Hi-Res Jazz

Daily articles carefully curated by the All About Jazz staff. Read our popular and future articles.

Hi-Res Jazz focuses on new and remastered jazz recordings released on SACD and hi-res downloads. Labels such as Songlines and Chesky in North America, Linn in the UK, Challenge and Fone in Europe, and reissue labels Analogue Productions and Mobile Fidelity, produce challenging new jazz music and remasters of classic titles with special attention to high quality sound. Nearly all new jazz production is captured at high resolution in the studio, and hundreds of contemporary and reissued titles are becoming available as downloads at their original recording or remastering resolutions. In a cultural climate where music too often functions as sonic wallpaper, where streaming services shortchange jazz artists and disrupt the integrity of album sequencing, the purchasing of hi-res discs and downloads (as well as new CDs) demonstrates support for the artists, keeps independent labels in business, and offers the listener a vivid recreation of musical performances.

HI-RES JAZZ

New Music in an Anxious Time: Teis Semey, Peggy Lee and Philipp Gropper

Read "New Music in an Anxious Time: Teis Semey, Peggy Lee and Philipp Gropper" reviewed by Mark Werlin

Historians of jazz identify the African-American civil rights struggle circa 1945-1965 as the locus for the most active involvement of jazz music in expressions of social and political protest. One of the earliest recorded instances of explicit political protest in jazz, “Strange Fruit," was refused by Decca, singer Billie Holiday's record label, for fear of reprisals from Southern radio stations and record stores. The independent Commodore label released the record in 1939; a searing indictment of lynching and a landmark ...

HI-RES JAZZ

TRPTK: Breaking Genre Walls

Read "TRPTK: Breaking Genre Walls" reviewed by Mark Werlin

TRPTK, an independent new music label based in the Netherlands, produces hi-res recordings with astonishingly realistic sound quality. TRPTK's catalogue of jazz and new music erases the boundaries of musical genres, and pursues a commonality of purpose that overrides differences in cultural and national backgrounds. Æon Trio: Elegy Elegy, performed by the jazz ensemble Æon Trio of Japanese pianist-composer Atzko Kohashi, Dutch bassist Frans van der Hoeven and Russian-born cellist Maya Fridman, draws on the diverse streams of ...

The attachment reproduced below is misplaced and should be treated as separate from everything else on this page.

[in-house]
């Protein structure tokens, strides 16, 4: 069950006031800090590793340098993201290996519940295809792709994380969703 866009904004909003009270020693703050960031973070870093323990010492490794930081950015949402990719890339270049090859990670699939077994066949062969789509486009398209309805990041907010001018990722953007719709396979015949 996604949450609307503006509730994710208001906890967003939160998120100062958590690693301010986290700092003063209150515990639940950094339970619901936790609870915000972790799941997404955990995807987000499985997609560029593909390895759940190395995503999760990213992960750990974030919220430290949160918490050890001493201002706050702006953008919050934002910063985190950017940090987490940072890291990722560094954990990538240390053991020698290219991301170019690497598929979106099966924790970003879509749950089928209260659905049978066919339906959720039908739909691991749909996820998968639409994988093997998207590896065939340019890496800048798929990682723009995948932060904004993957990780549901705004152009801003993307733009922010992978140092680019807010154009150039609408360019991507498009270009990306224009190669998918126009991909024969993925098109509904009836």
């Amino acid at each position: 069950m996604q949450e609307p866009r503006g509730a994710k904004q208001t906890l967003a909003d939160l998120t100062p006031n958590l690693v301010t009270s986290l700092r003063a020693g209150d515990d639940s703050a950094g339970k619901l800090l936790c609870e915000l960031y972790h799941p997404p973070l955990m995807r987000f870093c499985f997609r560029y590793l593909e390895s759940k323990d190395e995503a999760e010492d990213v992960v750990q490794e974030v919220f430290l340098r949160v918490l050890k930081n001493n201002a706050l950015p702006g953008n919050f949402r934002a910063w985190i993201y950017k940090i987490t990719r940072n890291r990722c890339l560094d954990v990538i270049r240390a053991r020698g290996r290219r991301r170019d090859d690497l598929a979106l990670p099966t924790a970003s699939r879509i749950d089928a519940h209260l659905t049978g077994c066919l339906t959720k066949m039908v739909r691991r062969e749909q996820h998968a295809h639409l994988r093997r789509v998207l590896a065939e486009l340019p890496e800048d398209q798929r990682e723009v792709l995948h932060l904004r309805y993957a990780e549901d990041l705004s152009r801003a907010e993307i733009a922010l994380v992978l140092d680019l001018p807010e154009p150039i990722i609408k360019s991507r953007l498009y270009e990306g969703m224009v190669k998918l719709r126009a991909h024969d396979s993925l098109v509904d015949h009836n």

HI-RES JAZZ

Eric Dolphy: Gone In The Air

Read "Eric Dolphy: Gone In The Air" reviewed by Mark Werlin

Newly-remastered SACD reissues of Eric Dolphy's albums for the Prestige label mark the 90th anniversary of his birth. The recording sessions that Eric Dolphy led in the last four years of his life advanced the evolution of jazz. It was a tragedy that Eric Dolphy gave himself so completely and unselfishly to art that he neglected to attend to the mundane demands of bodily health. The impact of his death on June 29, 1964 at age 36 ...

HI-RES JAZZ

Dálava, Gordon Grdina and Mikkel Ploug: Songs Old, and Sounds New

Read "Dálava, Gordon Grdina and Mikkel Ploug: Songs Old, and Sounds New" reviewed by Mark Werlin

Strangeness--a word that connotes foreignness, otherness, and a sense of unease when confronted by the unfamiliar. The sound of recognizable musical forms may attract us, in the same way we are drawn to familiar faces or voices. The sound of a foreign language may set us on the alert; syllables we do not recognize, meanings we cannot understand. And what if the words cannot always cross the boundary from one language to another, and the meanings never be ...